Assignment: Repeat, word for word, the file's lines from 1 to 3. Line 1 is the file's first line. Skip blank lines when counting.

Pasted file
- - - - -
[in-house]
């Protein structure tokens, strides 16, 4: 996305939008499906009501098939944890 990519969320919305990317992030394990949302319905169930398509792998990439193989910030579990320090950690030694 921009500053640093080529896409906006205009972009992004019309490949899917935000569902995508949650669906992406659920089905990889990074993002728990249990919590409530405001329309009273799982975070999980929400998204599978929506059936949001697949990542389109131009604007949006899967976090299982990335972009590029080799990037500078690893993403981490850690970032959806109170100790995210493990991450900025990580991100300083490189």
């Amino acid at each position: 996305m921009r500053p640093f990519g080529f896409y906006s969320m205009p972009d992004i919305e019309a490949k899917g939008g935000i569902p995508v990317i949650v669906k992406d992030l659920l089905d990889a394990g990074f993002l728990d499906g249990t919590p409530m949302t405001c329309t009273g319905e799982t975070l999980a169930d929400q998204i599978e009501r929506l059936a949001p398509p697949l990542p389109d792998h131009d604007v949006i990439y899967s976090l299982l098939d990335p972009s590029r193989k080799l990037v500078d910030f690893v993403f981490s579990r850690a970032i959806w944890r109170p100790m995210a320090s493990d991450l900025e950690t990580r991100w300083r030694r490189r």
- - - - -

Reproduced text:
[in-house]
């Protein structure tokens, strides 16, 4: 996305939008499906009501098939944890 990519969320919305990317992030394990949302319905169930398509792998990439193989910030579990320090950690030694 921009500053640093080529896409906006205009972009992004019309490949899917935000569902995508949650669906992406659920089905990889990074993002728990249990919590409530405001329309009273799982975070999980929400998204599978929506059936949001697949990542389109131009604007949006899967976090299982990335972009590029080799990037500078690893993403981490850690970032959806109170100790995210493990991450900025990580991100300083490189």
């Amino acid at each position: 996305m921009r500053p640093f990519g080529f896409y906006s969320m205009p972009d992004i919305e019309a490949k899917g939008g935000i569902p995508v990317i949650v669906k992406d992030l659920l089905d990889a394990g990074f993002l728990d499906g249990t919590p409530m949302t405001c329309t009273g319905e799982t975070l999980a169930d929400q998204i599978e009501r929506l059936a949001p398509p697949l990542p389109d792998h131009d604007v949006i990439y899967s976090l299982l098939d990335p972009s590029r193989k080799l990037v500078d910030f690893v993403f981490s579990r850690a970032i959806w944890r109170p100790m995210a320090s493990d991450l900025e950690t990580r991100w300083r030694r490189r």